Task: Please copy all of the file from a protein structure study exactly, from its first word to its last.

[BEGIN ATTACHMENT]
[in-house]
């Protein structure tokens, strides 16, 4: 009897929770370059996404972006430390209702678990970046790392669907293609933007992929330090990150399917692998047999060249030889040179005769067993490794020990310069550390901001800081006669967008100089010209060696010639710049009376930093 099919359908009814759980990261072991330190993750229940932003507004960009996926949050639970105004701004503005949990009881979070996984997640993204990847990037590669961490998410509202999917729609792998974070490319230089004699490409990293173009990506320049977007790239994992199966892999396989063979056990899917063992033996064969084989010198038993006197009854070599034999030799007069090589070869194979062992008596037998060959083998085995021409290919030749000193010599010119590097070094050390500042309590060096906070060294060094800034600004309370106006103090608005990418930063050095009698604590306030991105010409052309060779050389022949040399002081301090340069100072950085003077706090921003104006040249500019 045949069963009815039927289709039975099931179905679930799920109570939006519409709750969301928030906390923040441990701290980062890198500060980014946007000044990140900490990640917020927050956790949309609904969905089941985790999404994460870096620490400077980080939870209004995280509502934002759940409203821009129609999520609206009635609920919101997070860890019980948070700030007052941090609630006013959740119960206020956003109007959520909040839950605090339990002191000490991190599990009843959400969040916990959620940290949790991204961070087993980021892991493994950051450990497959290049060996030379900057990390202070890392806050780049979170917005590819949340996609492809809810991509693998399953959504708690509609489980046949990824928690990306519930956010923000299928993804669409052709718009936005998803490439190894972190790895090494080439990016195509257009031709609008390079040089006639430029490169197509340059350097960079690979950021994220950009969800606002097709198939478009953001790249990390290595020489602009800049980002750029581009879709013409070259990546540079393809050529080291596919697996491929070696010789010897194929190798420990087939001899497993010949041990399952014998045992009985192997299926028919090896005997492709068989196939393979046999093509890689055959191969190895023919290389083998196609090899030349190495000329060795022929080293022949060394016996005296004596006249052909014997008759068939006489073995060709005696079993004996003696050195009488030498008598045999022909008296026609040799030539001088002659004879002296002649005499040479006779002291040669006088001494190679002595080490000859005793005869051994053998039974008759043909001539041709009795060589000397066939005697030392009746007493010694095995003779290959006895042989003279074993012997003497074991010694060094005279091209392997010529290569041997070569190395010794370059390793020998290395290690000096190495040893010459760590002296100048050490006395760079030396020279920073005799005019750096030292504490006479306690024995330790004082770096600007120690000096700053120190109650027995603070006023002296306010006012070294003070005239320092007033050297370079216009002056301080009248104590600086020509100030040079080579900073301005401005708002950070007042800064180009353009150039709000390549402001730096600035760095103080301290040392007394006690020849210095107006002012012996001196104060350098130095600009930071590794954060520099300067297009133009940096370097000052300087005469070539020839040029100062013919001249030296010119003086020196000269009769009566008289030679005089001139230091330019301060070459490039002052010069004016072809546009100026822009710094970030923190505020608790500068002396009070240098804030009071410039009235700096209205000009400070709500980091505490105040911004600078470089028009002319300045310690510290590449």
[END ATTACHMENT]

[in-house]
């Protein structure tokens, strides 16, 4: 009897929770370059996404972006430390209702678990970046790392669907293609933007992929330090990150399917692998047999060249030889040179005769067993490794020990310069550390901001800081006669967008100089010209060696010639710049009376930093 099919359908009814759980990261072991330190993750229940932003507004960009996926949050639970105004701004503005949990009881979070996984997640993204990847990037590669961490998410509202999917729609792998974070490319230089004699490409990293173009990506320049977007790239994992199966892999396989063979056990899917063992033996064969084989010198038993006197009854070599034999030799007069090589070869194979062992008596037998060959083998085995021409290919030749000193010599010119590097070094050390500042309590060096906070060294060094800034600004309370106006103090608005990418930063050095009698604590306030991105010409052309060779050389022949040399002081301090340069100072950085003077706090921003104006040249500019 045949069963009815039927289709039975099931179905679930799920109570939006519409709750969301928030906390923040441990701290980062890198500060980014946007000044990140900490990640917020927050956790949309609904969905089941985790999404994460870096620490400077980080939870209004995280509502934002759940409203821009129609999520609206009635609920919101997070860890019980948070700030007052941090609630006013959740119960206020956003109007959520909040839950605090339990002191000490991190599990009843959400969040916990959620940290949790991204961070087993980021892991493994950051450990497959290049060996030379900057990390202070890392806050780049979170917005590819949340996609492809809810991509693998399953959504708690509609489980046949990824928690990306519930956010923000299928993804669409052709718009936005998803490439190894972190790895090494080439990016195509257009031709609008390079040089006639430029490169197509340059350097960079690979950021994220950009969800606002097709198939478009953001790249990390290595020489602009800049980002750029581009879709013409070259990546540079393809050529080291596919697996491929070696010789010897194929190798420990087939001899497993010949041990399952014998045992009985192997299926028919090896005997492709068989196939393979046999093509890689055959191969190895023919290389083998196609090899030349190495000329060795022929080293022949060394016996005296004596006249052909014997008759068939006489073995060709005696079993004996003696050195009488030498008598045999022909008296026609040799030539001088002659004879002296002649005499040479006779002291040669006088001494190679002595080490000859005793005869051994053998039974008759043909001539041709009795060589000397066939005697030392009746007493010694095995003779290959006895042989003279074993012997003497074991010694060094005279091209392997010529290569041997070569190395010794370059390793020998290395290690000096190495040893010459760590002296100048050490006395760079030396020279920073005799005019750096030292504490006479306690024995330790004082770096600007120690000096700053120190109650027995603070006023002296306010006012070294003070005239320092007033050297370079216009002056301080009248104590600086020509100030040079080579900073301005401005708002950070007042800064180009353009150039709000390549402001730096600035760095103080301290040392007394006690020849210095107006002012012996001196104060350098130095600009930071590794954060520099300067297009133009940096370097000052300087005469070539020839040029100062013919001249030296010119003086020196000269009769009566008289030679005089001139230091330019301060070459490039002052010069004016072809546009100026822009710094970030923190505020608790500068002396009070240098804030009071410039009235700096209205000009400070709500980091505490105040911004600078470089028009002319300045310690510290590449």